Frequency of Sound Waves frequency - the number of the waves gives us the pitch if the sound.
Amplitude of Sound Waves amplitude - the height of the wave of the sound.
Absolute Threshold Absolute Threshold = zero decibels 10 decibels = 10X increase in sound intensity Example: – A 30 decibel sound is _____ times louder than a 10 decibel sound – A 40 decibel sound is _____ times louder than a 10 decibel sound
Transduction Overview – Eardrum, Hammer, Anvil, Stirrup, Oval Window, Cochlea, Auditory Nerve, Temporal Lobe, Auditory Cortex 1.Outer Ear Ear Drum – tight membrane that vibrates with sound waves. Transmits sound to the bones of the middle ear. 2. Middle Ear hammer, anvil, stirrup to cochlea’s oval window 3. Inner Ear Cochlea – coiled fluid filled tube where transduction occurs – Oval window’s vibrations cause basilar membrane’s hair cells to turn vibrations into neural impulses 4. Auditory Nerve – send neural messages via the thalamus to the auditory cortex in the brain. 5. Thalamus to Temporal lobes Auditory cortex It is all about the vibrations!!!
The structure of the ear Bones of the middle ear = the hammer, anvil, stirrup which vibrate with the eardrum.
The structure of the ear Mechanical vibrations triggered by sound waves are transduced into neural impulses by _____________? _____________ do the same job for vision as __________ do for audition
Perceiving Loudness Damage to Basilar membrane’s hair cells = hearing loss (lose sensation of soft sounds) – # of activated hair cells allows us to perceive loudness – Compression – harder to hear sounds are more amplified than loud sound
Pitch Theories Place Theory and Frequency Theory
Place Theory or Herman von Helmholtz Theory Brain determines pitch by recognizing the place on the membrane that is generating the neural impulse Best explains how we sense high pitches
Frequency Theory Brain knows pitch by the frequency of the neural impulse – Frequency (speed) of sound wave matches the speed of the neural impulse. Theory limitations: Can’t explain high pitch sounds (neural impulses can only travel at 1000 impulses per sec.) Best explains how we hear low pitches Example:
Volley Principle Neural cells alternate firing in rapid succession Can achieve a combined frequency of above 1000 waves/sec
Locating Sound Sound waves strike one ear sooner and more intensely in the direction of the sound
Deafness Conduction Deafness Damage to the mechanical system that conducts vibrations in the middle ear (hammer, anvil, stirrup). You can replace the bones or get a hearing aid to help. Example: Nerve (sensorineural) Deafness The hair cells on the basilar membrain in the cochlea get damaged. Loud noises can cause this type of deafness. NO WAY to replace the hairs. Cochlea implant - converts sound waves to into electrical signals. Example:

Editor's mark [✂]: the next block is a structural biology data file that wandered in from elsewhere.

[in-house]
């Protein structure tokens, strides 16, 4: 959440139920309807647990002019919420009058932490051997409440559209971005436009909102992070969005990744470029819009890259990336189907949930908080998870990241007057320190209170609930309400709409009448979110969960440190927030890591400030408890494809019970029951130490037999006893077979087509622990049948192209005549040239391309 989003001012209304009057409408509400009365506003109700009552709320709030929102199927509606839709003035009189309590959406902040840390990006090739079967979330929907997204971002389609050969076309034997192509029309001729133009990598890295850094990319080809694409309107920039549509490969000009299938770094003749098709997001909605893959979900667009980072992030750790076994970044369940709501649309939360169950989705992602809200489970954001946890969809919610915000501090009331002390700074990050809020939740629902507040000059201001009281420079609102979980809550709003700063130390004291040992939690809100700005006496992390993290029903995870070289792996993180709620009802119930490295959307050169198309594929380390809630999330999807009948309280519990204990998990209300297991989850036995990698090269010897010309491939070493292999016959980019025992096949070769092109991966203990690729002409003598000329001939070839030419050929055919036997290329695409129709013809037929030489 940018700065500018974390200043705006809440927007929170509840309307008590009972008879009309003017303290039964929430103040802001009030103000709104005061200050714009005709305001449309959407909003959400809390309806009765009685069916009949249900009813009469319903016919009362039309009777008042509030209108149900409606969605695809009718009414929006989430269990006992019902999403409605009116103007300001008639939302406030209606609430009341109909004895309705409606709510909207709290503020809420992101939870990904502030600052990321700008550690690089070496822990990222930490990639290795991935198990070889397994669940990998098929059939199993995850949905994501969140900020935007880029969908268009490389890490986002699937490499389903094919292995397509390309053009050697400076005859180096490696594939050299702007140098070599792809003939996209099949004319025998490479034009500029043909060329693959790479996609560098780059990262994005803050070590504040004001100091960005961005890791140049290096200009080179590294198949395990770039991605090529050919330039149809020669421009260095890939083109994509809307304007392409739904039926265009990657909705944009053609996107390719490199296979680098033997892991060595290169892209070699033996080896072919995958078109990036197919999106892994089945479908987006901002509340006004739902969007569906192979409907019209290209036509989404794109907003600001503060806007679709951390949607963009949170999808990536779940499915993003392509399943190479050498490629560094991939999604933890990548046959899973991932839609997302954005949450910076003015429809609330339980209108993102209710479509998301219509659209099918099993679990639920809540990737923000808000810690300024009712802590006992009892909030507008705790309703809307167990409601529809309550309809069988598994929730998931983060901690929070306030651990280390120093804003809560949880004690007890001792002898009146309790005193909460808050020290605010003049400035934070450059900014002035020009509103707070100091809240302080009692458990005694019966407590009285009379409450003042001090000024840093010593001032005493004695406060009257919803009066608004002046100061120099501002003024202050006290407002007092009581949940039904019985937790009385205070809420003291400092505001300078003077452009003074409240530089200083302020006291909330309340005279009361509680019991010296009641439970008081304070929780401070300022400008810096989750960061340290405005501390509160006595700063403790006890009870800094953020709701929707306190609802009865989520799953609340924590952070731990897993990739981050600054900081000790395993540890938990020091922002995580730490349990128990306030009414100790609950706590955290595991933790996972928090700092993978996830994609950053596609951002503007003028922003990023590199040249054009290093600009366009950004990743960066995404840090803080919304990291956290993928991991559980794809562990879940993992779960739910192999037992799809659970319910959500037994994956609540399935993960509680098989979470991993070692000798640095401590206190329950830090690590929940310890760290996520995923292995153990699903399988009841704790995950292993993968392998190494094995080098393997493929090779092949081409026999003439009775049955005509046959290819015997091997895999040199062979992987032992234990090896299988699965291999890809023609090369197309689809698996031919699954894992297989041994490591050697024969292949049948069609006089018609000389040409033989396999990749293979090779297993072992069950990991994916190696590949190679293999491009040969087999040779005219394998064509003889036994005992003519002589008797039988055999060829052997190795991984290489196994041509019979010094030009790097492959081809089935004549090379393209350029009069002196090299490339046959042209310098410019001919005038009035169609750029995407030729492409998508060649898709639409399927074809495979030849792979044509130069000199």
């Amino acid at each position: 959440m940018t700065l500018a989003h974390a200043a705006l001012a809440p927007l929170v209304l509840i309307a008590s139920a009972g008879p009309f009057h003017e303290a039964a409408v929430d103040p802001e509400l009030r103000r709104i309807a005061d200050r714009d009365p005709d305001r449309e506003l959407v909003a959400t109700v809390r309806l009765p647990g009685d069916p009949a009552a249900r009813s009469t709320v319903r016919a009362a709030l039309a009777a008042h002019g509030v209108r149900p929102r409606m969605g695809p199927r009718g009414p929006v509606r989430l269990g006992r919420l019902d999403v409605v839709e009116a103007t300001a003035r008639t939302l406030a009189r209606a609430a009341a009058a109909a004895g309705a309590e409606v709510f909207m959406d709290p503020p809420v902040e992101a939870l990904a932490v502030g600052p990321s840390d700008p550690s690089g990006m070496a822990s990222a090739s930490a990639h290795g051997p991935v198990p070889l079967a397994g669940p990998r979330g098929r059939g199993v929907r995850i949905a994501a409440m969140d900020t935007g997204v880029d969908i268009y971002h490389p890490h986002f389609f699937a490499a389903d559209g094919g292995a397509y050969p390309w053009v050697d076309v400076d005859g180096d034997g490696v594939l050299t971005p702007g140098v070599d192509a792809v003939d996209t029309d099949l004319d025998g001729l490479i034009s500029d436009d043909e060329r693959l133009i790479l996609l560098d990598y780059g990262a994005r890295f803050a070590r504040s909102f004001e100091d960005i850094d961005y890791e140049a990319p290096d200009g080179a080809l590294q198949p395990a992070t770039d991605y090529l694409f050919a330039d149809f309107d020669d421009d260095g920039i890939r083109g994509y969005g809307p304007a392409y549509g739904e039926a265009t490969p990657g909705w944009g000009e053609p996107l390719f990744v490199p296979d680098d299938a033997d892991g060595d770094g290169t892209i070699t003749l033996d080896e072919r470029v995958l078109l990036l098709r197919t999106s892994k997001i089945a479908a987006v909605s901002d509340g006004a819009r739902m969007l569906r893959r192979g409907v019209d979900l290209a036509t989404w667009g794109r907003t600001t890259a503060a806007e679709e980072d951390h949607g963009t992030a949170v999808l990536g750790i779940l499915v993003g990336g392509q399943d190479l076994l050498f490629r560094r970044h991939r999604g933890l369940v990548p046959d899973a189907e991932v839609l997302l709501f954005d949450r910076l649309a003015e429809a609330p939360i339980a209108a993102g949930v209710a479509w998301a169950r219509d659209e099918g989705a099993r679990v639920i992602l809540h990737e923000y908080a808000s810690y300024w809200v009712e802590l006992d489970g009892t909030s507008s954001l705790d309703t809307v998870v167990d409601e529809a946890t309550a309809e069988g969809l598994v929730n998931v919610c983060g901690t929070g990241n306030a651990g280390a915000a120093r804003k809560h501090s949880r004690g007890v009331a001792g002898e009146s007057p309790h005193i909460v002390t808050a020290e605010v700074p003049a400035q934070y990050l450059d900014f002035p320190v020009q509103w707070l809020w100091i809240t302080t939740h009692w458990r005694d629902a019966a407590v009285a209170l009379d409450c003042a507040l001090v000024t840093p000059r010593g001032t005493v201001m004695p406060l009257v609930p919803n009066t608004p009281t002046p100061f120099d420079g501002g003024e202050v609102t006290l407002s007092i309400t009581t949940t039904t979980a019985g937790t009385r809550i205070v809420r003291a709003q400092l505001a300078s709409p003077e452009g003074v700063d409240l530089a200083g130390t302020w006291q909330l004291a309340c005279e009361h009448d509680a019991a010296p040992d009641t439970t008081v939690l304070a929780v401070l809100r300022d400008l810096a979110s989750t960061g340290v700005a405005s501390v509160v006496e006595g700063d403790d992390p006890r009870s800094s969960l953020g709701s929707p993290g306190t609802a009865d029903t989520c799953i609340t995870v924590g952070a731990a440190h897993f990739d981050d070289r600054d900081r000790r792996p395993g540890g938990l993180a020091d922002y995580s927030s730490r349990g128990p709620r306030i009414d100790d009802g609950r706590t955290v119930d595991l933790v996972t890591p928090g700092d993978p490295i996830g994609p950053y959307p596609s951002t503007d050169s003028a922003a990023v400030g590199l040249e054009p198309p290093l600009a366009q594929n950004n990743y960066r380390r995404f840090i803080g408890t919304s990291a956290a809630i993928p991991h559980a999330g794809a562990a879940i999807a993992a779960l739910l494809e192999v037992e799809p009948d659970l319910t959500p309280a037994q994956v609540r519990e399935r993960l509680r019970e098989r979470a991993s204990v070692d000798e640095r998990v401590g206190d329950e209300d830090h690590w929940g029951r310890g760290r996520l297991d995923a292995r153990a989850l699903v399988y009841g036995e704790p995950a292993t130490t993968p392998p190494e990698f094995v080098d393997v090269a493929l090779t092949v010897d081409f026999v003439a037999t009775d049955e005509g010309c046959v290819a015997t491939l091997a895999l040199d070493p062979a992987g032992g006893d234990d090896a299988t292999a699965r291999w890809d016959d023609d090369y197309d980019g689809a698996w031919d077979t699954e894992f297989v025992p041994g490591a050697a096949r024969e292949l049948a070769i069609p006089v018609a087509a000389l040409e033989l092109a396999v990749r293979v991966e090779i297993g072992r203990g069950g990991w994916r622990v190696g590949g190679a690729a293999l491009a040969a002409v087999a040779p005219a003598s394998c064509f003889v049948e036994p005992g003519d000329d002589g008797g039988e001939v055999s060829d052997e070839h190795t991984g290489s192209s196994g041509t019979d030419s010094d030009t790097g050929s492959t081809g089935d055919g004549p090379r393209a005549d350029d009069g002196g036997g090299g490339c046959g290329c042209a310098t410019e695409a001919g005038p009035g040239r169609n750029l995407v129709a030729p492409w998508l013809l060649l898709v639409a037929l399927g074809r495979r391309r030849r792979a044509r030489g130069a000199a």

Touch Receptors located in our skin. Types of touch – Pressure* – Warmth – Cold – Pain Sensation of hot
Kinesthetic Sense Tells us where our individual body parts are. Receptors located in our joints, tendons, bones and ears Example: Without the kinesthetic sense you could not touch the button to make copies of your buttocks.
Vestibular Sense Enables you to sense your body position and balance Located in our semicircular canals in our ears. Example:
Pain Biological Influences – Noiceptors – sensory receptors that detect hurtful temperatures, pressure or chemicals – Gate-control theory* – Endorphins – Phantom limb sensations – Tinnitus Psychological influences – Distraction – Memory of Pain – peak pain, end pain Socio Cultural Influences – More pain when others experience pain – Mirror neurons that empathize with others pain
Gate Control Theory Gate Control Theory – spinal cord contains a “gate” that blocks pain signals or allows them to pass through to the brain Example:
Taste Sweet, sour, salty and bitter –Umami Taste buds –Chemical sense Age and taste
Taste Bumps on our tongue are called papillae. Taste buds are located on the papillae 200+ each containing a pore. Pore – 50-100 taste receptor cells that sense food molecules
Sensory Interaction Sensory interaction – some senses influence others Examples: Jello in the shape of a brain looks so unappetizing, it tastes terrible too McGurk Effect – seeing mouth movements for ga, but hearing ha, we may perceive da (saying one syllable, while hearing another, you perceive a third)
Smell Olfaction – Chemical sense – Olfactory receptors - odor molecules fit into receptors like a lock and key located in the olfactory bulb – Olfactory bulb – transmits smell from the nose to the brain – Olfactory nerve – sends neural messages to from the olfactory bulb directly to the olfactory cortex in the brain bypassing the thalamus – Olfactory cortex – receives information from the olfactory bulb Conscious awareness of odors Identification of odors – Hotline between olfactory cortex and limbic system (memory and emotion)